weekending :: getting out in it

this weekend was one of those crisp, clear, cold-in-the-morning-hot-in-the-afternoon, brilliantly blue fall weekends that remind you you've gotta get out in it now because soon it'll be cold, cold, cold.  and get out in it we did, filling it up with goodness way beyond our typical mostly-stay-at-home kind of weekends.  (which I quite love)

while she was in ballet class Saturday morning, papa and I walked over to the library book sale and picked up a few things.  afterwards, the market.  our last of the year as we'll be gone to the beach camping next weekend when the market season closes.  we had our pastries from the wood-fired bread guy, bought a big bag of onions since we've got approximately one or two left of our own, a box of the season's last tomatoes (we need to make more of Heather's amazing salsa because we're going through it fast), and a pork belly that papa plans to turn into bacon with his homemade cold-smoker.  we also came away with a bag full of 4T/5T sized dress-up clothes that the kind Molly thought Claire might enjoy. (yes, the answer is YES)

Claire and I took a quick ride on the bike to visit some friends for a little while so we mamas could chat and the girls could play and watch the Curious George halloween special about a headless scarecrow.  they love it.  while we were gone papa went into the back bee hive to close it up for the year.  we didn't have a second honey extraction like we thought we might this year, but they are looking good and we've got fingers and toes crossed the winter will be good to them.  and then we were back home to help bottle the pumpkin ale.  one of us in our new dress-up, of course.  we've worked out a nice assembly line for bottling, we three.

a late afternoon birthday party for a little buddy turning six.  Claire joined in and made a light saber out of a thick wooden dowel and colorful duct tape.  most of her tape faces out so it's quite sticky but it's pretty cute and probably still just as good at harnessing the force and all.  there was popcorn and roasted veggies to munch on, beer to drink, and good people to catch up with.  and cake.

and then, later afternoon, we headed up and over the mountain to farm school to glean apples for cider and for eating however we see fit.  we came away with lots of apples.  LOTS.  papa is working on rigging up a homemade press right now (it involves a car jack, a frame, a big box...) and we're going to see about refilling that 5 gallon carboy with some cider.  dried apples, a pie or six...... yumyumyum.

as we gathered apples in the cold wind that night (as it does this time of year, it turned from late afternoon to evening rather quickly) I thought how very well-suited we are for one another.  much as we drive each other nuts sometimes, I'm sure there are a lot of folks out there for whom gleaning dirty apples for a couple hours in the cold raw wind would not be their first choice for how to spend a saturday night.  but it made us giddy.

and then Sunday we spent the day at LEAF (the Lake Eden Arts Festival).  our kids at art class were performing again so we found ourselves with free day passes, just like this Spring.  if some of the photos look familiar, that's probably because the herb conference takes place at the same location.  there was again kettle corn and delicious food, bouncing on the big bungee bouncer thing (she flipped this time! fearless!), a run through the hamster ball thing, a gorgeous lake reflecting fall leaves, dancing.  general fun and merriment.  we got to see Robert Randolph and Bela Fleck play.  so, so good.  we listened to them both a lot in college (and still) and went to see them each a couple times in college.  we did leave about a half hour into Bela Fleck's set so we could get over to the farmer-owned meat shop (where papa worked briefly) for their anniversary block party- I enjoyed Bela's music a lot but the addition of his (I'm sure very lovely) wife and musical partner tweaked the sound a bit into something I felt I could leave after a half hour, whereas were he with the Flecktones I'd have to have been dragged away.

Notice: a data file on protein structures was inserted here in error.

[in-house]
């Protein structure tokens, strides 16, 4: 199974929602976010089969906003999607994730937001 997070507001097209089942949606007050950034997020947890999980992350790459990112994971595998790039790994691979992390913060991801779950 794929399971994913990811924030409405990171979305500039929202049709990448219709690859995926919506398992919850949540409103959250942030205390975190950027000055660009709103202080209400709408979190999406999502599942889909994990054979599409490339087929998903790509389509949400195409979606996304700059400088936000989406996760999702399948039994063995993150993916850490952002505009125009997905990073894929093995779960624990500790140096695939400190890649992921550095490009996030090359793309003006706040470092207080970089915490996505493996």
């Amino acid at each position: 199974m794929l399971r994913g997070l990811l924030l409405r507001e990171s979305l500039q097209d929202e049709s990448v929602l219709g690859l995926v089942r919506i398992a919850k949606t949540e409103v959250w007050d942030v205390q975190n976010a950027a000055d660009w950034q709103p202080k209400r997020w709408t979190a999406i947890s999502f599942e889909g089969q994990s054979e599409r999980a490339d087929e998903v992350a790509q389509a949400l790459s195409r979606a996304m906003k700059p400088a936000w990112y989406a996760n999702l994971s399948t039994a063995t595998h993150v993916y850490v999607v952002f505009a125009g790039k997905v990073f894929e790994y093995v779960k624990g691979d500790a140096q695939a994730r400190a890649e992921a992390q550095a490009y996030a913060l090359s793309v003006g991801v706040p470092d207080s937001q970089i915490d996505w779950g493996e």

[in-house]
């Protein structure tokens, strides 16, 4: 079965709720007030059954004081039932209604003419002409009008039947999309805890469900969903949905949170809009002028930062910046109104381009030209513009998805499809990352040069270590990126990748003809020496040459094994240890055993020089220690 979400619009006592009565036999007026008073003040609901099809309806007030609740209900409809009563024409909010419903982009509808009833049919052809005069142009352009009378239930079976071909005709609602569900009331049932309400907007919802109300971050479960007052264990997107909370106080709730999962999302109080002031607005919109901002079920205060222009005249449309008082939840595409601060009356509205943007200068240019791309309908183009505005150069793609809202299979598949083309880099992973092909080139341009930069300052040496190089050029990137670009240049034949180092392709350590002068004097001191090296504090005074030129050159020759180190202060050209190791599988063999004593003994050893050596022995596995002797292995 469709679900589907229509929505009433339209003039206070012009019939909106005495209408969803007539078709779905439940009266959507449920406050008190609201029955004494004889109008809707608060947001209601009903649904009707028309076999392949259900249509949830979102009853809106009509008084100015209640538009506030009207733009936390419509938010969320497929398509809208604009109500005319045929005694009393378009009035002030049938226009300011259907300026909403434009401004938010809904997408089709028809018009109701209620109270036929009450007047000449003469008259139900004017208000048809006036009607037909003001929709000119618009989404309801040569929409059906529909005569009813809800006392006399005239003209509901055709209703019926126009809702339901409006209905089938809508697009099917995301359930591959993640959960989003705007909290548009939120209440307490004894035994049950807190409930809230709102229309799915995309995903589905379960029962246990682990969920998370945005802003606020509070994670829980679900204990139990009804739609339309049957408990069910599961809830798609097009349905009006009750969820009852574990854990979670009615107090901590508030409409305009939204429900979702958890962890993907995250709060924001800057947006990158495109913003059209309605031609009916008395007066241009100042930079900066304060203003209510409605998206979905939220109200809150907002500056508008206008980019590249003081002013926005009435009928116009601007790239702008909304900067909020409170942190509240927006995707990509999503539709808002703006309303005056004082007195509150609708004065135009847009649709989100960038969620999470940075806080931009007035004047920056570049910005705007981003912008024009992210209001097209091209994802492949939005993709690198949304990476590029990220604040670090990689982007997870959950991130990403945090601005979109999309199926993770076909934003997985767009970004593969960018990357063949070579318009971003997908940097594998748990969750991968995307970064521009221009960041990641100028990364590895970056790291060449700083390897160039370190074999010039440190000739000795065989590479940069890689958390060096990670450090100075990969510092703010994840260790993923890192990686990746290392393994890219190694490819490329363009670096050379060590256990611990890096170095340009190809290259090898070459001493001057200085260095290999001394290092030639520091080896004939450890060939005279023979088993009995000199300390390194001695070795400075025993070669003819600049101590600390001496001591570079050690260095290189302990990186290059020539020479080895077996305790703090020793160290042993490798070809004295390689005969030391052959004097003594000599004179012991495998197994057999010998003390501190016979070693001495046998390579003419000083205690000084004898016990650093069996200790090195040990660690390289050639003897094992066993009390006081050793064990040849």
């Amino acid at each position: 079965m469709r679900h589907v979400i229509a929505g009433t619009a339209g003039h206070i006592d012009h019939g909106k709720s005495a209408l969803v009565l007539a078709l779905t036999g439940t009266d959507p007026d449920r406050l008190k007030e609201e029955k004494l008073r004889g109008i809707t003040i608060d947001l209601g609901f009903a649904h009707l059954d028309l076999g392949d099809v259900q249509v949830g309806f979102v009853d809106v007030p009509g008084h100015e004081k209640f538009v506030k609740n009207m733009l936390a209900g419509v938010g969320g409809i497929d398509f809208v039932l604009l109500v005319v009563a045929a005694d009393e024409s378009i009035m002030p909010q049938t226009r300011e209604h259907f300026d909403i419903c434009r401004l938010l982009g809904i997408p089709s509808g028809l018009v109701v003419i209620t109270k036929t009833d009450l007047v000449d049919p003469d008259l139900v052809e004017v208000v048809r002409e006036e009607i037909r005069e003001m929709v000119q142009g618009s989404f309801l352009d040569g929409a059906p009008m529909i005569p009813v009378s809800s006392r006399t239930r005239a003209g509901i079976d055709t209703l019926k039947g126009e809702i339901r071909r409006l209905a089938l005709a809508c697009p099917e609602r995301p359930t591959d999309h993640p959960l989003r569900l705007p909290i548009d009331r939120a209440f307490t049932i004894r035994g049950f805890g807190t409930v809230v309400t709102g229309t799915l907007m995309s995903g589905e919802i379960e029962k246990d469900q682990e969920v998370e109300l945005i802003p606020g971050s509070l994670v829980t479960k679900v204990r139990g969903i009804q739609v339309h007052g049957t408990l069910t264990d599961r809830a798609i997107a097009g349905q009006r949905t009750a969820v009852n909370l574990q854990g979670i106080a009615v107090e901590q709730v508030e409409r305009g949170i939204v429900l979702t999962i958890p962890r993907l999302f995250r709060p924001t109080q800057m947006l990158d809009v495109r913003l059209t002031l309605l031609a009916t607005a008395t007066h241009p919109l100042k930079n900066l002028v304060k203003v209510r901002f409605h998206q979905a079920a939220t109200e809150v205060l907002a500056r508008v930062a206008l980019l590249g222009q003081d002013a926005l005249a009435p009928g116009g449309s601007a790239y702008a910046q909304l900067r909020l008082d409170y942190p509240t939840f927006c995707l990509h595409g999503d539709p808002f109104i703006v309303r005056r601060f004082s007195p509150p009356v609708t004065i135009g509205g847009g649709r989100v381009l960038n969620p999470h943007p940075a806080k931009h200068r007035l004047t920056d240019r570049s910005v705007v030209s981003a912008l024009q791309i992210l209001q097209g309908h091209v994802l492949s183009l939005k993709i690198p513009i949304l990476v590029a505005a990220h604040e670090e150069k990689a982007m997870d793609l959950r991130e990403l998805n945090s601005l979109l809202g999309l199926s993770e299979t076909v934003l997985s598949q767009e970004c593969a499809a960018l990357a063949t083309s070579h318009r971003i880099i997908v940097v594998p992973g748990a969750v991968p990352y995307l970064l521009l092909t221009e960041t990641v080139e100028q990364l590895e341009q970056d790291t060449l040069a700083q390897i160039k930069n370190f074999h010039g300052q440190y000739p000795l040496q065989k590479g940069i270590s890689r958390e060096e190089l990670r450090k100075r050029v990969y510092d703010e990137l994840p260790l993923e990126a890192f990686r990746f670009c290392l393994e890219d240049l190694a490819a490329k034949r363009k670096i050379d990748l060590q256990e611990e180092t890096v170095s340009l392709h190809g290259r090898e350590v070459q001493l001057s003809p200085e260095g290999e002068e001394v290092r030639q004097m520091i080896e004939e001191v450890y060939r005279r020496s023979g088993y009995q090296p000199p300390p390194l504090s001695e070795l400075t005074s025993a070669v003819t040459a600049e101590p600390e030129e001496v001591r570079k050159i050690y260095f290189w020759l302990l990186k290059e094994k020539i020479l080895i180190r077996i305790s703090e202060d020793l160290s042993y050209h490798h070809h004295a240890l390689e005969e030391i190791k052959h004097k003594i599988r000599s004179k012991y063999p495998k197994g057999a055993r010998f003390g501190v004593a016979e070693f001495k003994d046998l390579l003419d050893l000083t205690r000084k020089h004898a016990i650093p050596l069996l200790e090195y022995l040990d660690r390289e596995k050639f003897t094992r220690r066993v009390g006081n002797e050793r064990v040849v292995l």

and so on to the meat shop, for lots of good food (mostly variations of meat on crackers, also amazing french fries and local cheeses), a local brewery's Butcher Babe Smoked Porter to taste, a local distillery's whisky to sample (they let me take their empties for maple syrup bottles!), and more good folks to chat with.

and then, finally, home.  where I collapsed on the couch while they read stories and then promptly fell asleep with the little one because holy cow, what a weekend!

*weekending with Karen


into fall :: the garden

last week I picked the majority of the peppers left out there.  maybe there are about a dozen small ones hanging on.  most of the tomatoes were all long since pulled, with the exception of a few volunteers.  things are definitely a lot calmer and quieter out in the garden beds these days.  we've got kale, chard, collards, lettuce, leeks, parsnips, beets, carrots, and a smattering of herbs still growing.  oh, and radishes.  which I must admit I sowed more for the instant gratification than for any real love of radishes.  because, really?  they're not my favorite.  not even close.  we're hoping the greens go well into the winter with the added protection of plastic covering over the hoops, which we'll add soon.  there are also still some tomatillo and okra plants, but it's cool enough that they can't really do much.  though we'll likely be able to make one more small batch of tomatillo salsa.